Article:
In September, Hickenlooper praised Stead as one of the more talented executives in the state, saying “Jerre was really sent from heaven to do this task.”

Stead and his staff are not being paid for their work, which has included touring flood-ravaged areas of the state.

He found the cooperation among local, state and federal agencies heartening, which is helping speed the rebuilding. At least 78 percent of the state’s roadways are now open, and he’s confident the rest will be ready for use by Dec. 1.

“It’s amazing the work being done out there,” Stead said.

Weekly Climate, Water and Drought Assessment of the Upper #ColoradoRiver Basin

Upper Colorado River Basin Precipitation from October 21-27, 2013 via the Colorado Climate Center
Upper Colorado River Basin Precipitation from October 21-27, 2013 via the Colorado Climate Center

Click here the read the current assessment. Click here to go to the website hosted by the Colorado Climate Center.

The Roaring Fork Conservancy is studying the effects of drought on invertebrate populations #COdrought

Macro Invertebrates via Little Pend Oreille Wildlife Refuge Water Quality Research
Macro Invertebrates via Little Pend Oreille Wildlife Refuge Water Quality Research

From Aspen Public Radio (Marci Krivonen):

“We just started hearing a lot about it from local fishing guides that they just weren’t seeing the hatches on the river, from local anglers, and even from residents on the Fryingpan,” he says. The problem was the bugs weren’t hatching. The hatches are key to good fishing because the bugs are dinner for trout.

A winter-time phenomenon called anchor ice could be to blame. It’s ice that builds up on the riverbed instead of on the river’s surface and it happens in cold temperatures and shallow waters.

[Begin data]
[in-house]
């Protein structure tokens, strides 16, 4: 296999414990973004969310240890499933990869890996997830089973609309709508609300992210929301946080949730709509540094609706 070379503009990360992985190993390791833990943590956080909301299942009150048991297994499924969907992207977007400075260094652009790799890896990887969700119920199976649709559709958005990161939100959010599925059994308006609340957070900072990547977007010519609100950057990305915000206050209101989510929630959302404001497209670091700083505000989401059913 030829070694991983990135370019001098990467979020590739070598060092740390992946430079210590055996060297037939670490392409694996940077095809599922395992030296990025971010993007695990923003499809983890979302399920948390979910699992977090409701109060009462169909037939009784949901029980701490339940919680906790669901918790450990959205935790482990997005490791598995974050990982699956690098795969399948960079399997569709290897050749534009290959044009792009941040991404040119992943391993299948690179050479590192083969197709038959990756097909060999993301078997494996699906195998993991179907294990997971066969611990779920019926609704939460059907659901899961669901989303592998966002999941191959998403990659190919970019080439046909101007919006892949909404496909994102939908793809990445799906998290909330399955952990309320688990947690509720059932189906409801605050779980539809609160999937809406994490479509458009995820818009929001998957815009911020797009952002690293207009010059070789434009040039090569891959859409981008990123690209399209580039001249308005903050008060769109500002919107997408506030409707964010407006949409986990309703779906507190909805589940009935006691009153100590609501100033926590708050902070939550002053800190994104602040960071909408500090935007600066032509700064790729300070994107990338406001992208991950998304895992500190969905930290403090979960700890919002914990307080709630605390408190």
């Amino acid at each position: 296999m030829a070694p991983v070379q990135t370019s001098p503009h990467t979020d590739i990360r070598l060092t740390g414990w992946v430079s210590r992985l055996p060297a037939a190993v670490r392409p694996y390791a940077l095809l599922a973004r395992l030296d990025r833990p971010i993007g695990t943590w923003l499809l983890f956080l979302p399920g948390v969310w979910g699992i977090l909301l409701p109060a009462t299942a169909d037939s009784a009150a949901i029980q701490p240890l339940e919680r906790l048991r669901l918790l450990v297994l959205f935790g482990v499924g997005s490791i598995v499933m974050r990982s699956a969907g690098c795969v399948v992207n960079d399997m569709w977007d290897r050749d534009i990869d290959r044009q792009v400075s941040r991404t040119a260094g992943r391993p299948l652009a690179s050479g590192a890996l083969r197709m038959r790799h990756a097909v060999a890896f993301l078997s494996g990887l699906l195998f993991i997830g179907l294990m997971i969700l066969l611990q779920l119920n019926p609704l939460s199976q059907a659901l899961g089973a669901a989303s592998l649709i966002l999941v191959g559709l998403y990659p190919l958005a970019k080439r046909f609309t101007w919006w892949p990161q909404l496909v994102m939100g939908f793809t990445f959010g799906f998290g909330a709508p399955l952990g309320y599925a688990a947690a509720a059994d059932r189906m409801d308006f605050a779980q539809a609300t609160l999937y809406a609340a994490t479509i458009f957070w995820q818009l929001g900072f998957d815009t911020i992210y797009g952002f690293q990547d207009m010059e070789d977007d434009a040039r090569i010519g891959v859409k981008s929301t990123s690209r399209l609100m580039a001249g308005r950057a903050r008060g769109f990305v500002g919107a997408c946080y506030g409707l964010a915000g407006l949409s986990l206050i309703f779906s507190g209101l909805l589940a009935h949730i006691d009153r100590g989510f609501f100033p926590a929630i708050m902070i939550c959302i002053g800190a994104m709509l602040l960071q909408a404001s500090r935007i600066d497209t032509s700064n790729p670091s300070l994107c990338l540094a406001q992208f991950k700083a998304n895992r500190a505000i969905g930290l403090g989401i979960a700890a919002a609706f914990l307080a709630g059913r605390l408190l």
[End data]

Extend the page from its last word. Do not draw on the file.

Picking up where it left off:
“The river ran at 39 cubic feet per second for almost four months last winter and you probably remember we had a pretty cold winter as well, so there was a lot of concern,” Lofaro says.

The Roaring Fork Conservancy is so concerned it decided to replicate a study done following the 2002 drought. This multi-year analysis will examine bugs in the river, take water temperatures throughout the winter and look at the economic impact of a slower fishing season.

Today a team is collecting bug samples from the Fryingpan River as part of the study. Bill Miller is a biologist from Fort Collins. He is carefully moving bugs and mud into a small container. The contents will be taken to a lab and examined under a microscope.

“In a sample like this, there’ll be hundreds of bugs, so we can’t really tell what the diversity is until we get it into the lab and then go through and sort the sample, and get all the identifications and put them in their classifications,” he says.

The more diversity and the higher amount of bugs mean the stream is healthy. The team is taking samples from three sites along the river and will compare the findings to previous years.

A few miles downriver, a separate team is decked in waders and spread across the width of the river. They’re slowly trudging upstream and catching fish in nets.

This is called “fish shocking” but the team isn’t really shocking the fish. They’re dipping long, metal poles into the river that send out an electrical current. The current attracts fish. For the team of ten, it’s hard work.

More Roaring Fork River Watershed coverage here and here.

US Bureau of Reclamation: Final Grand Lake Water clarity technical review now available #ColoradoRiver

Grand Lake via Cornell University
Grand Lake via Cornell University

Here’s the release from Reclamation (Kara Lamb/Mike Collins):

The Bureau of Reclamation has finalized its Grand Lake Water Clarity Technical Review and Work Plan that addresses concerns of water clarity at Colorado’s Grand Lake. The report is available at

“We appreciate the participation of our partners and stakeholders in this very important process,” said Eastern Colorado Area Manager, Mike Collins. “It has helped us streamline the process and take an important step forward.”

The purpose of the Technical Review is to provide a roadmap outlining the steps required to transition numerous proposed alternatives to improve the clarity of Grand Lake into a 30% engineering design. The Technical Review considers non-construction operational changes, as well as potential constructed alternatives.

To download the report in PDF, please visit

More Colorado River Basin coverage here and here.